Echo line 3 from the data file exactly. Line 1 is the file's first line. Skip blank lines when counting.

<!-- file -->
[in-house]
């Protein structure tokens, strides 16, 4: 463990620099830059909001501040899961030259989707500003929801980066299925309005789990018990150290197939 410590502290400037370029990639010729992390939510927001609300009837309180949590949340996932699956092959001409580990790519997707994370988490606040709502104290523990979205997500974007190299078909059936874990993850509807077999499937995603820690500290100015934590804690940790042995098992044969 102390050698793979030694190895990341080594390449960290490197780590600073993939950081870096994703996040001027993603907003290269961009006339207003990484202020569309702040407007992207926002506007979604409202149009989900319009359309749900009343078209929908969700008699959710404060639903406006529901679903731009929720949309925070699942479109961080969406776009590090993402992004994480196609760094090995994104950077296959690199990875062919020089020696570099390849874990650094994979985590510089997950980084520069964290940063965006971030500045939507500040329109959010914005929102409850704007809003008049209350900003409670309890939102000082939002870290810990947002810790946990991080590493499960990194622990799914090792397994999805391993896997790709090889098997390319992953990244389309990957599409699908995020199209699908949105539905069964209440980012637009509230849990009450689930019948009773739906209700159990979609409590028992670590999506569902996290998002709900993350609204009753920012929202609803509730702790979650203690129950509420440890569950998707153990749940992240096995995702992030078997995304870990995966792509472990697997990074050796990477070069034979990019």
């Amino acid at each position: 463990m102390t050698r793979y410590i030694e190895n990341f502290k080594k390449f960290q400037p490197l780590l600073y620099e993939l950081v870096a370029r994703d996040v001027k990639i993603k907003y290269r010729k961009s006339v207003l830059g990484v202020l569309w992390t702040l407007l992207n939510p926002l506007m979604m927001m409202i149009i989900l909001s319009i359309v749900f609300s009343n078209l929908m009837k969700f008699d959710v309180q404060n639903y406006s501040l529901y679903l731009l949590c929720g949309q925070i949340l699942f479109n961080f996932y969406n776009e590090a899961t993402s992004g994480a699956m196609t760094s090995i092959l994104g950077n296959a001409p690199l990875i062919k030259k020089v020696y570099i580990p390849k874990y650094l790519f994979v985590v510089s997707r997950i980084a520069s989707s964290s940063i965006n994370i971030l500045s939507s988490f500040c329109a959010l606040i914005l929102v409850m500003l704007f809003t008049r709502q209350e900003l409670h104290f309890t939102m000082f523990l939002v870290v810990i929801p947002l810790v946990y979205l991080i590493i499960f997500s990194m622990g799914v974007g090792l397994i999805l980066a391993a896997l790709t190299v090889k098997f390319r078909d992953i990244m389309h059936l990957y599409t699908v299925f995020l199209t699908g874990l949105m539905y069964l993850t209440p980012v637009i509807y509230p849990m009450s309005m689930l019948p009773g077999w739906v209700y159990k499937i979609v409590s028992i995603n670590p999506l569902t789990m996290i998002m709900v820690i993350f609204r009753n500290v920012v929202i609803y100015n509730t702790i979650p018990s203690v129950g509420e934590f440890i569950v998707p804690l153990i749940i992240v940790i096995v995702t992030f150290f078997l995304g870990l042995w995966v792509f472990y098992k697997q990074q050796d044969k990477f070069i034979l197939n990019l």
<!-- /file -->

């Amino acid at each position: 463990m102390t050698r793979y410590i030694e190895n990341f502290k080594k390449f960290q400037p490197l780590l600073y620099e993939l950081v870096a370029r994703d996040v001027k990639i993603k907003y290269r010729k961009s006339v207003l830059g990484v202020l569309w992390t702040l407007l992207n939510p926002l506007m979604m927001m409202i149009i989900l909001s319009i359309v749900f609300s009343n078209l929908m009837k969700f008699d959710v309180q404060n639903y406006s501040l529901y679903l731009l949590c929720g949309q925070i949340l699942f479109n961080f996932y969406n776009e590090a899961t993402s992004g994480a699956m196609t760094s090995i092959l994104g950077n296959a001409p690199l990875i062919k030259k020089v020696y570099i580990p390849k874990y650094l790519f994979v985590v510089s997707r997950i980084a520069s989707s964290s940063i965006n994370i971030l500045s939507s988490f500040c329109a959010l606040i914005l929102v409850m500003l704007f809003t008049r709502q209350e900003l409670h104290f309890t939102m000082f523990l939002v870290v810990i929801p947002l810790v946990y979205l991080i590493i499960f997500s990194m622990g799914v974007g090792l397994i999805l980066a391993a896997l790709t190299v090889k098997f390319r078909d992953i990244m389309h059936l990957y599409t699908v299925f995020l199209t699908g874990l949105m539905y069964l993850t209440p980012v637009i509807y509230p849990m009450s309005m689930l019948p009773g077999w739906v209700y159990k499937i979609v409590s028992i995603n670590p999506l569902t789990m996290i998002m709900v820690i993350f609204r009753n500290v920012v929202i609803y100015n509730t702790i979650p018990s203690v129950g509420e934590f440890i569950v998707p804690l153990i749940i992240v940790i096995v995702t992030f150290f078997l995304g870990l042995w995966v792509f472990y098992k697997q990074q050796d044969k990477f070069i034979l197939n990019l």